The hurdle rate is a minimum rate of return or a specific level of profit that an investment or project must achieve to be considered acceptable. It is often used in capital budgeting where it is used as a cutoff point for determining whether to proceed with a project or investment.
The hurdle rate is typically determined based on the cost of capital, which is the return expected by those who provide financing for the company. This includes both equity holders (shareholders) and debt holders (creditors). It is important that a company’s investments generate returns above the hurdle rate to ensure it can meet its financial obligations and provide a return to its shareholders.
In many cases, the hurdle rate is set higher than just the cost of capital to account for the risk associated with a specific investment. The riskier the investment, the higher the hurdle rate. This way, companies only pursue projects that are expected to generate a return that is commensurate with the risk being taken.
If an investment or project has an expected rate of return that is higher than the hurdle rate, it may be considered a good investment. If the expected rate of return is lower than the hurdle rate, it may be deemed not worth the risk.
Example of the Hurdle Rate
Let’s imagine a company called GreenTech Energy is considering investing in a new solar power project.
The company’s overall cost of capital, which includes the cost of debt and the cost of equity, is 8%. This is the minimum rate of return the company must generate to satisfy its creditors and shareholders. Therefore, the cost of capital acts as the initial hurdle rate.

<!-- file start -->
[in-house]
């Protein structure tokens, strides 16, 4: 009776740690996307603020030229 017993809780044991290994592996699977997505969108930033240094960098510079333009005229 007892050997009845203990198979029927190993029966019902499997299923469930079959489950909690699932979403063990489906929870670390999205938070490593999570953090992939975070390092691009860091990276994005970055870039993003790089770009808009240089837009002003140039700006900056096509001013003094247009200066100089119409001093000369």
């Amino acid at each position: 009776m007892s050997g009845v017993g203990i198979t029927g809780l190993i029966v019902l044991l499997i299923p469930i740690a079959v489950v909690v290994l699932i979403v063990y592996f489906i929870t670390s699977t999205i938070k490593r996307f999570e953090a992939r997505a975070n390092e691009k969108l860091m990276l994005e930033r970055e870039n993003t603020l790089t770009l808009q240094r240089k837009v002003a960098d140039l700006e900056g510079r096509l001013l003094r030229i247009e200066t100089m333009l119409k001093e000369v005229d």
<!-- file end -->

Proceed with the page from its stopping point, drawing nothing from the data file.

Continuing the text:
However, this solar power project is riskier than some of GreenTech’s other ventures. To account for this extra risk, the company decides to add a risk premium of 2% to the hurdle rate, making the project’s hurdle rate 10%.
The GreenTech financial team estimates that the solar power project will generate a 12% return on investment.
Since the projected return of 12% is higher than the hurdle rate of 10%, GreenTech Energy would likely decide to proceed with the project. The higher return indicates that the project should generate enough profit to cover the cost of capital and compensate for the risk taken, satisfying both debt holders and equity investors.
Of course, these numbers are simplifications, and in the real world, such calculations would also consider other factors such as taxes, cash flow timing, and more. Plus, a financial model would be used to run various scenarios to account for different possibilities and uncertainties.